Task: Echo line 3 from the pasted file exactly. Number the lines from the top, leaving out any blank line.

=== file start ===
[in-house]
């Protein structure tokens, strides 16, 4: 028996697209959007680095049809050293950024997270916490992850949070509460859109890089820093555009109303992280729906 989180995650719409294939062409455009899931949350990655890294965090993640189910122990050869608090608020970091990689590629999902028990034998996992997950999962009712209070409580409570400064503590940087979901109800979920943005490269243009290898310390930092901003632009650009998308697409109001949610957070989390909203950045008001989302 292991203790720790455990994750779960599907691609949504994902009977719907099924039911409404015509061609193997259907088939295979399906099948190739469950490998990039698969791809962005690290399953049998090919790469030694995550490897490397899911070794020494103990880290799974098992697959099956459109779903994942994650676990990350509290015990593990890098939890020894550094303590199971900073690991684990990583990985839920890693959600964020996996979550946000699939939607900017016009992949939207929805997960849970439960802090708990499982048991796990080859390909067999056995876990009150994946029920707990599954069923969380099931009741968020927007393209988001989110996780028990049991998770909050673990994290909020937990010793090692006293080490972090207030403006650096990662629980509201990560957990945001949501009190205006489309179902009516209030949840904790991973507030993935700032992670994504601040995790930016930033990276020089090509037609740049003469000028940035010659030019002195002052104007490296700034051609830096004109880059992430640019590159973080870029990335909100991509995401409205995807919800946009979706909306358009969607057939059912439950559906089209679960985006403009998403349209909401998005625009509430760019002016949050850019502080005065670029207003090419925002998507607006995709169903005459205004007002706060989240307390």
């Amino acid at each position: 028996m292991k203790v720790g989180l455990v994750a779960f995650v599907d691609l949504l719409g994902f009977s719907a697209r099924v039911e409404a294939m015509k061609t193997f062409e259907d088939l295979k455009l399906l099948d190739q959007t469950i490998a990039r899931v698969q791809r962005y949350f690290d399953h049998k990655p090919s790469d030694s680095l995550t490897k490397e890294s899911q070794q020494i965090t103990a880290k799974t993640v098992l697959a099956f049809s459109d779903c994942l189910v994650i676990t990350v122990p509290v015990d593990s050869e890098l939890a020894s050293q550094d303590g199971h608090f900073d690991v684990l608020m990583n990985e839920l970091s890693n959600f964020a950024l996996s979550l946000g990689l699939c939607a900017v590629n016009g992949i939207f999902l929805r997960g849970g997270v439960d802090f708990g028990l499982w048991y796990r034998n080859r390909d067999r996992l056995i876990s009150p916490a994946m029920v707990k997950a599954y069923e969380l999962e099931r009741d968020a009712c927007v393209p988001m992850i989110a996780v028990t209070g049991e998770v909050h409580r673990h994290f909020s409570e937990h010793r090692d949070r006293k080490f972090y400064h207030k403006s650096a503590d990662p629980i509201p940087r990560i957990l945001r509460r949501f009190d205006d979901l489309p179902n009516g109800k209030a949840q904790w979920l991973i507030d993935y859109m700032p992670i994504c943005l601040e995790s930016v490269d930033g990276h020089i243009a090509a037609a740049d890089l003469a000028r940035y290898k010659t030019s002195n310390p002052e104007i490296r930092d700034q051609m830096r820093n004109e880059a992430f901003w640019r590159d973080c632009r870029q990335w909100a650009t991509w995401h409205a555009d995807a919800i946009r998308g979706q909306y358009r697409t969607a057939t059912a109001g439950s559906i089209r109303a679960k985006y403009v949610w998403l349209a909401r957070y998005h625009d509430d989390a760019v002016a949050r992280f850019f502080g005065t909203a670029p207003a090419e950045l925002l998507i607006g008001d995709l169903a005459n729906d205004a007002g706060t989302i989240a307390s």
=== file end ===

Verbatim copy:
């Amino acid at each position: 028996m292991k203790v720790g989180l455990v994750a779960f995650v599907d691609l949504l719409g994902f009977s719907a697209r099924v039911e409404a294939m015509k061609t193997f062409e259907d088939l295979k455009l399906l099948d190739q959007t469950i490998a990039r899931v698969q791809r962005y949350f690290d399953h049998k990655p090919s790469d030694s680095l995550t490897k490397e890294s899911q070794q020494i965090t103990a880290k799974t993640v098992l697959a099956f049809s459109d779903c994942l189910v994650i676990t990350v122990p509290v015990d593990s050869e890098l939890a020894s050293q550094d303590g199971h608090f900073d690991v684990l608020m990583n990985e839920l970091s890693n959600f964020a950024l996996s979550l946000g990689l699939c939607a900017v590629n016009g992949i939207f999902l929805r997960g849970g997270v439960d802090f708990g028990l499982w048991y796990r034998n080859r390909d067999r996992l056995i876990s009150p916490a994946m029920v707990k997950a599954y069923e969380l999962e099931r009741d968020a009712c927007v393209p988001m992850i989110a996780v028990t209070g049991e998770v909050h409580r673990h994290f909020s409570e937990h010793r090692d949070r006293k080490f972090y400064h207030k403006s650096a503590d990662p629980i509201p940087r990560i957990l945001r509460r949501f009190d205006d979901l489309p179902n009516g109800k209030a949840q904790w979920l991973i507030d993935y859109m700032p992670i994504c943005l601040e995790s930016v490269d930033g990276h020089i243009a090509a037609a740049d890089l003469a000028r940035y290898k010659t030019s002195n310390p002052e104007i490296r930092d700034q051609m830096r820093n004109e880059a992430f901003w640019r590159d973080c632009r870029q990335w909100a650009t991509w995401h409205a555009d995807a919800i946009r998308g979706q909306y358009r697409t969607a057939t059912a109001g439950s559906i089209r109303a679960k985006y403009v949610w998403l349209a909401r957070y998005h625009d509430d989390a760019v002016a949050r992280f850019f502080g005065t909203a670029p207003a090419e950045l925002l998507i607006g008001d995709l169903a005459n729906d205004a007002g706060t989302i989240a307390s």